This is our weekly log of desktop virtualization, enterprise mobility, and end user computing news.
Our blog posts
Jon Towles: Mobile SSO: “It works on PC” just isn’t good enough. Jon Towles explains how to make seamless SSO work on iOS and shares a few thoughts on his favorite identity platforms.
Kyle: Google’s proposed Chrome extension API changes have developers riled up. Under the guise of improving UX and privacy, Google’s proposed API changes could break ad blockers and other Chrome extensions.
Jack: VDI Like a Pro team announces VDI Performance survey results. Evidently, just because your desktop is in the cloud doesn’t mean it will always perform at its best.
Jack: Cloud game streaming (like VDI for gaming) is coming—Time to re-apply all the lessons we learned. Will it work and bring a form of remote computing to the masses? Who knows! But we can anticipate some of the questions that will come up.
Kyle: Run potentially sketchy apps in the Windows Sandbox. Install questionable or untrusted apps and open suspicious attachments in Microsoft’s new virtualized container: Windows Sandbox.
Apple temporarily revoked the Developer Enterprise Program certificates for Facebook and for Google this week. Both companies (here and here) were using enterprise certificates to get around Apple’s App Store review process and distribute aggressive market research / spying apps to consumers. (Facebook’s was install a root certificate-aggressive.) This is clearly prohibited, hence the revocations. Apple said:
“We designed our Enterprise Developer Program solely for the internal distribution of apps within an organization. Facebook has been using their membership to distribute a data-collecting app to consumers, which is a clear breach of their agreement with Apple. Any developer using their enterprise certificates to distribute apps to consumers will have their certificates revoked, which is what we did in this case to protect our users and their data.”
The revocations also shut down all of Facebook and Google’s other internal apps. Every other company with enterprise-signed apps is probably thinking about auditing their usage and going over the license agreement right about now. As Colm Warner wrote just last week, if you can make public distribution work for your internal apps, it’ll help you avoid all sorts of headaches.
Jamf announced growth figures for 2018: They gained 7,100 customers in 2018, for a total of 20,000. They were at just under 6,000 customers less than four years ago. Impressive, and a sign of a very significant trend towards Macs in the enterprise.
Last December, we wrote about upcoming changes to the iOS MDM enrollment process, which will add a few manual steps for BYOD or non-DEP devices. Now the word (via the MaaS360 blog) is that these changes are coming in iOS 12.2. Furthermore, after users download an MDM profile, they’ll only have eight minutes to install it.
This week, we learned about Mosyle, a newer Apple-centric MDM startup that just got a $16 million A round. (Via VentureBeat.) They’re two years old and, apparently, they already have a good start with education. They’re pitching themselves as a cheap and easy MDM offering and they want to come into the enterprise. They’ll be facing a lot of competition, so best of luck!
Following last week’s IGEL Disrupt Munich news, and ahead of next week’s Disrupt conference in the US, IGEL announced support for IGEL OS to run on several models of LG thin clients. I’ll be at IGEL’s show next week, and will follow up with more color on what they’re been up to.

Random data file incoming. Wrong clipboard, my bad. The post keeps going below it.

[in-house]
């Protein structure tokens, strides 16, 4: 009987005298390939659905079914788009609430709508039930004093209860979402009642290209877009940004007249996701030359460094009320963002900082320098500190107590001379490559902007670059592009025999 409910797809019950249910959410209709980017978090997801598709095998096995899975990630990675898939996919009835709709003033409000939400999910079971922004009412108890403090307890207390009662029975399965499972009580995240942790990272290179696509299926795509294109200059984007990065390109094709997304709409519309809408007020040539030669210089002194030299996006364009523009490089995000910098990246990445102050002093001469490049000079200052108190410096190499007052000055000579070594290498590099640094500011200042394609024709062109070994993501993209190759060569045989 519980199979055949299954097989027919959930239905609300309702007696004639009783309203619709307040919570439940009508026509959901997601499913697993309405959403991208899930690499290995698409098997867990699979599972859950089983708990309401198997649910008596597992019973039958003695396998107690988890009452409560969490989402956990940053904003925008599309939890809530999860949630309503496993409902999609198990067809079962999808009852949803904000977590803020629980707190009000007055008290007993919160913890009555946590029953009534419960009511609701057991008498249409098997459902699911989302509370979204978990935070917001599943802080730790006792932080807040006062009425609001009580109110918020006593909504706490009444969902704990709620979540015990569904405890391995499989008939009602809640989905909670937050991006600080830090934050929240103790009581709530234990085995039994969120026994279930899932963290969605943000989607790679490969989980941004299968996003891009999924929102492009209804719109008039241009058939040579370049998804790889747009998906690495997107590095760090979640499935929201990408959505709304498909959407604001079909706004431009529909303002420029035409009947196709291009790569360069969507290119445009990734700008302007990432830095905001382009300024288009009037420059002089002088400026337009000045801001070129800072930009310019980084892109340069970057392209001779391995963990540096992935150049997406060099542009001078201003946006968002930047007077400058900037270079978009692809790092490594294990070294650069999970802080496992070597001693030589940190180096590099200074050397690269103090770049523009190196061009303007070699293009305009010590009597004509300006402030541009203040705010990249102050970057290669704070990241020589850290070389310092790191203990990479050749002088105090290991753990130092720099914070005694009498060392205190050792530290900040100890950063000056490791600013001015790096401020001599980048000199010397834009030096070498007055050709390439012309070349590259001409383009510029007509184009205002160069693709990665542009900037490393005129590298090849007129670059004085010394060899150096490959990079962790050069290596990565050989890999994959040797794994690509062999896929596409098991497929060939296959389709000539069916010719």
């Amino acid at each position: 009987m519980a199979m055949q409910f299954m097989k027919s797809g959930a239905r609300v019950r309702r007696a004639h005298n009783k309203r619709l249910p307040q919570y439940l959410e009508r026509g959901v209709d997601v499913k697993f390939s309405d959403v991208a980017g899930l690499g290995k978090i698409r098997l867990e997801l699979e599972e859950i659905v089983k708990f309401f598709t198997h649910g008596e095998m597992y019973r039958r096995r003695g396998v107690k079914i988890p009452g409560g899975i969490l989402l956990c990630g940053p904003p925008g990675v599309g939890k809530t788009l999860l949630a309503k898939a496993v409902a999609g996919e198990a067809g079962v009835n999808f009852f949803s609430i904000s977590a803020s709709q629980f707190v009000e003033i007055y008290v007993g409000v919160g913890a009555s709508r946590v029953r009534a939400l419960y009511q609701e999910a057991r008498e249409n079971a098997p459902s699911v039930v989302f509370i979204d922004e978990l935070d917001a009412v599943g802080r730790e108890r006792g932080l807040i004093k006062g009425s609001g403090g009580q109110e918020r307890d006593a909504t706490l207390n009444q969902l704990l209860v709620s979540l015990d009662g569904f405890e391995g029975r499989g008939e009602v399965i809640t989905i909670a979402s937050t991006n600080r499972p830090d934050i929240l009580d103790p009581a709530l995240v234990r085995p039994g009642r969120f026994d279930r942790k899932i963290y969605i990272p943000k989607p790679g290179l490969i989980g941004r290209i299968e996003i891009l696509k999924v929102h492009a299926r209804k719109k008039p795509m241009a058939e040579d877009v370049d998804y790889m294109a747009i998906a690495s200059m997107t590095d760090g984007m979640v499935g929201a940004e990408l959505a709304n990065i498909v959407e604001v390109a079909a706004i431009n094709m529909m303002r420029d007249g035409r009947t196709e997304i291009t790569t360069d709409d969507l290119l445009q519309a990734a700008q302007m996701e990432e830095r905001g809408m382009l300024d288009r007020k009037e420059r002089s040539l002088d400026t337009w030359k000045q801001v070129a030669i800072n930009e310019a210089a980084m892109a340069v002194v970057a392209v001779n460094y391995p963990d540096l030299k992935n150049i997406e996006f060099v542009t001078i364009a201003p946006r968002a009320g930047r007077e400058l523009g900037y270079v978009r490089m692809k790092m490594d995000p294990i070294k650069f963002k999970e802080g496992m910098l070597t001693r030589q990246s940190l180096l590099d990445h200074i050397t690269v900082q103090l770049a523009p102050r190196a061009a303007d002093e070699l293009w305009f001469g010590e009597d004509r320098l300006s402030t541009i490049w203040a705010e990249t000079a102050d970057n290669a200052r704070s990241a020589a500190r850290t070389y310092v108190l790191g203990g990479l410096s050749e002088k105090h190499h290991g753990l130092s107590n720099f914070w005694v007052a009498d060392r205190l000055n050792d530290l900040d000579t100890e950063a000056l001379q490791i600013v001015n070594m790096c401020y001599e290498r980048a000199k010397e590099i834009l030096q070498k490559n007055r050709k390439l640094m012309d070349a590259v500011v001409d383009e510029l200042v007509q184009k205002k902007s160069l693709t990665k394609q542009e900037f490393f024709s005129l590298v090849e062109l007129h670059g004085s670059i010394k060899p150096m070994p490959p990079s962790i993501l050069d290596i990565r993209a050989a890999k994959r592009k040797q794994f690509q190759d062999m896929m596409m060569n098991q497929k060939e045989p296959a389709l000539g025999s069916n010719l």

iOS 12.2 is bringing slightly better support for progressive web apps. Kyle explained what progressive web apps are last year; I still don’t see them ever being huge, but it’s nice to see the progress.
Feature Spotlight: Jamf Connect and Azure AD integration
Last week, Jamf announced a deeper integration—now including password syncing—between Jamf Connect and Azure AD. Jamf Connect (NoMAD Pro prior to its acquisition by Jamf) is a tool for managing local macOS user accounts and connecting them to cloud identities.
Back at JNUC, I sat down with NoMAD creator Joel Rennich to learn how Jamf Connect works. He explained to me that Jamf Connect couldn’t “see” a user’s Azure AD password, since the SAML authentication happens in a web view, so Jamf Connect didn’t attempt to keep the local account password in sync with Azure AD.
With last week’s announcement about password syncing, I wanted to learn what was different, so I chatted with Joel again.
I’m fine with keeping separate passwords. Think about it this way: you don’t unlock your phone with your AD password, so why not have your Mac be that way, too? But of course most customers and users are accustomed to a single password for their machines and user accounts.
So now Jamf Connect will capture the password during device enrollment. (For more on Connect and the enrollment process, head back to my previous post.) First, the user will authenticate to Azure AD, and then Connect will pop up another window and ask the user to enter their password again. Using a SAML parameter, Connect will check it against Azure AD, and then set it as the password when it creates the local account, and put it in the keychain.
Then, on an ongoing basis, Jamf Connect Verify will make sure that the local account password is in sync by validating it against Azure AD with the same SAML parameter. If it fails, then Verify can prompt the user to update the local password.
There are plenty more items on the roadmap for Jamf Connect, and one of the things that they want to figure out support for hardware token (such as Yubikey) logins on the local Mac account, so there would be no need to worry about syncing at all
Also, remember that Jamf Connect is available independently of Jamf Pro, so you can use it with any MDM that supports macOS. As more companies get into both Mac management and cloud identity, this is definitely a product to check out.